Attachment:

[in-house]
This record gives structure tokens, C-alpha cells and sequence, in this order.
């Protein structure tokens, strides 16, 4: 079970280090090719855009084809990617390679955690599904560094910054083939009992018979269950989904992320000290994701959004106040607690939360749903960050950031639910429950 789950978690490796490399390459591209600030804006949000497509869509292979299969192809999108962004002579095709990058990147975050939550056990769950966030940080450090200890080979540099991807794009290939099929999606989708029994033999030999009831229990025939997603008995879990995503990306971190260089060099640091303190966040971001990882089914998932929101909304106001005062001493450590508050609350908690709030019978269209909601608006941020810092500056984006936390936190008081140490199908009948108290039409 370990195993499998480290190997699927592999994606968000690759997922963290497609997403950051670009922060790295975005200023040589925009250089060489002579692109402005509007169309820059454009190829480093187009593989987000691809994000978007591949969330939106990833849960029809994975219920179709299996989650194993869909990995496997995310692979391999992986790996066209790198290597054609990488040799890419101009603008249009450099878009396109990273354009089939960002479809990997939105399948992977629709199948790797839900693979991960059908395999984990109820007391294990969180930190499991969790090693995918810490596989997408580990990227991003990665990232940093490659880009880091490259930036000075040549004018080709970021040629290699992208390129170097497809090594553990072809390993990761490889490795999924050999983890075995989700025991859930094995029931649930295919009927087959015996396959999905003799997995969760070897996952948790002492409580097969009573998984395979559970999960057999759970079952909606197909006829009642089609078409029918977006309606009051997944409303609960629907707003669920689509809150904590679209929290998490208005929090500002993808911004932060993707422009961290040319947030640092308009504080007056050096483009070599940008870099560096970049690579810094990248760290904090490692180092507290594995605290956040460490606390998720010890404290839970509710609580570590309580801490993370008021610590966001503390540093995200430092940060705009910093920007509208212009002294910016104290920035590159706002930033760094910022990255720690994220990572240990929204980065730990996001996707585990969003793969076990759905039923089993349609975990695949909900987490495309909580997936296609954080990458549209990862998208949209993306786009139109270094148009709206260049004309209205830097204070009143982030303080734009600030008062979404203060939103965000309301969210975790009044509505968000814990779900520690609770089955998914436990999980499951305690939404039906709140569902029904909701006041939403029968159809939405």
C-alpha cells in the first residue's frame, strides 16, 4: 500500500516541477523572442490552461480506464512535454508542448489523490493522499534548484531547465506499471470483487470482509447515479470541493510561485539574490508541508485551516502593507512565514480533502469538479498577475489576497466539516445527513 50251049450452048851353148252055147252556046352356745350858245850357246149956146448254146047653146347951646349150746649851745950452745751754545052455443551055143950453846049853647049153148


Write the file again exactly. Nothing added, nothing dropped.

[in-house]
This record gives structure tokens, C-alpha cells and sequence, in this order.
């Protein structure tokens, strides 16, 4: 079970280090090719855009084809990617390679955690599904560094910054083939009992018979269950989904992320000290994701959004106040607690939360749903960050950031639910429950 789950978690490796490399390459591209600030804006949000497509869509292979299969192809999108962004002579095709990058990147975050939550056990769950966030940080450090200890080979540099991807794009290939099929999606989708029994033999030999009831229990025939997603008995879990995503990306971190260089060099640091303190966040971001990882089914998932929101909304106001005062001493450590508050609350908690709030019978269209909601608006941020810092500056984006936390936190008081140490199908009948108290039409 370990195993499998480290190997699927592999994606968000690759997922963290497609997403950051670009922060790295975005200023040589925009250089060489002579692109402005509007169309820059454009190829480093187009593989987000691809994000978007591949969330939106990833849960029809994975219920179709299996989650194993869909990995496997995310692979391999992986790996066209790198290597054609990488040799890419101009603008249009450099878009396109990273354009089939960002479809990997939105399948992977629709199948790797839900693979991960059908395999984990109820007391294990969180930190499991969790090693995918810490596989997408580990990227991003990665990232940093490659880009880091490259930036000075040549004018080709970021040629290699992208390129170097497809090594553990072809390993990761490889490795999924050999983890075995989700025991859930094995029931649930295919009927087959015996396959999905003799997995969760070897996952948790002492409580097969009573998984395979559970999960057999759970079952909606197909006829009642089609078409029918977006309606009051997944409303609960629907707003669920689509809150904590679209929290998490208005929090500002993808911004932060993707422009961290040319947030640092308009504080007056050096483009070599940008870099560096970049690579810094990248760290904090490692180092507290594995605290956040460490606390998720010890404290839970509710609580570590309580801490993370008021610590966001503390540093995200430092940060705009910093920007509208212009002294910016104290920035590159706002930033760094910022990255720690994220990572240990929204980065730990996001996707585990969003793969076990759905039923089993349609975990695949909900987490495309909580997936296609954080990458549209990862998208949209993306786009139109270094148009709206260049004309209205830097204070009143982030303080734009600030008062979404203060939103965000309301969210975790009044509505968000814990779900520690609770089955998914436990999980499951305690939404039906709140569902029904909701006041939403029968159809939405």
C-alpha cells in the first residue's frame, strides 16, 4: 500500500516541477523572442490552461480506464512535454508542448489523490493522499534548484531547465506499471470483487470482509447515479470541493510561485539574490508541508485551516502593507512565514480533502469538479498577475489576497466539516445527513 50251049450452048851353148252055147252556046352356745350858245850357246149956146448254146047653146347951646349150746649851745950452745751754545052455443551055143950453846049853647049153148